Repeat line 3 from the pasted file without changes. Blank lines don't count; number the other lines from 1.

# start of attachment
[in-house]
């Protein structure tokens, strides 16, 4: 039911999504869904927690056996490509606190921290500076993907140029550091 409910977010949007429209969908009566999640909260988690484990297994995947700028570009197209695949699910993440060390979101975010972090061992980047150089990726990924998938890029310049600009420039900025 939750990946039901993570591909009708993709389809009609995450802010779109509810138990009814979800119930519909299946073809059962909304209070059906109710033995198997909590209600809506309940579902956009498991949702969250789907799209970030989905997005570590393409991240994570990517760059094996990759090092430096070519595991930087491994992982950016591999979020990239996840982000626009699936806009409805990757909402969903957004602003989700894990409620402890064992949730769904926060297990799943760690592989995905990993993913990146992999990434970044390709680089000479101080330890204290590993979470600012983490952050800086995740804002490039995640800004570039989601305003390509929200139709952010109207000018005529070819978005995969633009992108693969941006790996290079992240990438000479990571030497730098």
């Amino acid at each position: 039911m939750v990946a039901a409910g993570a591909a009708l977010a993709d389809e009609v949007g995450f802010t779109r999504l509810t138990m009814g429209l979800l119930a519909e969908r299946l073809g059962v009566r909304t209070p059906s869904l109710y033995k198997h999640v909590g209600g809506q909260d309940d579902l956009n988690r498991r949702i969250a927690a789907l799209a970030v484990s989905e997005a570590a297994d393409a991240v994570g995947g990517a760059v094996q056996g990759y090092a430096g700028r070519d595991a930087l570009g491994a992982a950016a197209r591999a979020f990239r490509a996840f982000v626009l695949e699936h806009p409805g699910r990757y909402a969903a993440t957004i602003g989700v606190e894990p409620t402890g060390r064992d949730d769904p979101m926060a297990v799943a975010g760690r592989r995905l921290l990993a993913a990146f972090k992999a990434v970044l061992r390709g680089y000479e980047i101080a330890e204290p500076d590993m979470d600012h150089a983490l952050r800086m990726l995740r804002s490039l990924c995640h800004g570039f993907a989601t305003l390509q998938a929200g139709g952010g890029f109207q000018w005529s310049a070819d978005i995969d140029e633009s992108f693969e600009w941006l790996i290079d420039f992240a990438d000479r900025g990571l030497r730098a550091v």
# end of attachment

């Amino acid at each position: 039911m939750v990946a039901a409910g993570a591909a009708l977010a993709d389809e009609v949007g995450f802010t779109r999504l509810t138990m009814g429209l979800l119930a519909e969908r299946l073809g059962v009566r909304t209070p059906s869904l109710y033995k198997h999640v909590g209600g809506q909260d309940d579902l956009n988690r498991r949702i969250a927690a789907l799209a970030v484990s989905e997005a570590a297994d393409a991240v994570g995947g990517a760059v094996q056996g990759y090092a430096g700028r070519d595991a930087l570009g491994a992982a950016a197209r591999a979020f990239r490509a996840f982000v626009l695949e699936h806009p409805g699910r990757y909402a969903a993440t957004i602003g989700v606190e894990p409620t402890g060390r064992d949730d769904p979101m926060a297990v799943a975010g760690r592989r995905l921290l990993a993913a990146f972090k992999a990434v970044l061992r390709g680089y000479e980047i101080a330890e204290p500076d590993m979470d600012h150089a983490l952050r800086m990726l995740r804002s490039l990924c995640h800004g570039f993907a989601t305003l390509q998938a929200g139709g952010g890029f109207q000018w005529s310049a070819d978005i995969d140029e633009s992108f693969e600009w941006l790996i290079d420039f992240a990438d000479r900025g990571l030497r730098a550091v």